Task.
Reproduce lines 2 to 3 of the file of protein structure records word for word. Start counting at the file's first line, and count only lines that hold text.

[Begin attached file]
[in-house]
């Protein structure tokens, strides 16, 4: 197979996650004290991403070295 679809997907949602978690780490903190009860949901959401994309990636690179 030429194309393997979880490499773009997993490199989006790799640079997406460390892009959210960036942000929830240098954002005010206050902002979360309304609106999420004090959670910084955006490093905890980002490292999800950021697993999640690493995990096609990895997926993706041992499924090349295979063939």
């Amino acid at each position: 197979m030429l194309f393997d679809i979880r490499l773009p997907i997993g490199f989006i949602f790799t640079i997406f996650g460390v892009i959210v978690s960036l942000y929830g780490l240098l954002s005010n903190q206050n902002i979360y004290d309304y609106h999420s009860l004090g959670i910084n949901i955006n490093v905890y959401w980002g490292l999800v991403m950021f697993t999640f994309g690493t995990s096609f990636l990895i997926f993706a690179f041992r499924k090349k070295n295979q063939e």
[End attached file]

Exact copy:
């Protein structure tokens, strides 16, 4: 197979996650004290991403070295 679809997907949602978690780490903190009860949901959401994309990636690179 030429194309393997979880490499773009997993490199989006790799640079997406460390892009959210960036942000929830240098954002005010206050902002979360309304609106999420004090959670910084955006490093905890980002490292999800950021697993999640690493995990096609990895997926993706041992499924090349295979063939």
């Amino acid at each position: 197979m030429l194309f393997d679809i979880r490499l773009p997907i997993g490199f989006i949602f790799t640079i997406f996650g460390v892009i959210v978690s960036l942000y929830g780490l240098l954002s005010n903190q206050n902002i979360y004290d309304y609106h999420s009860l004090g959670i910084n949901i955006n490093v905890y959401w980002g490292l999800v991403m950021f697993t999640f994309g690493t995990s096609f990636l990895i997926f993706a690179f041992r499924k090349k070295n295979q063939e």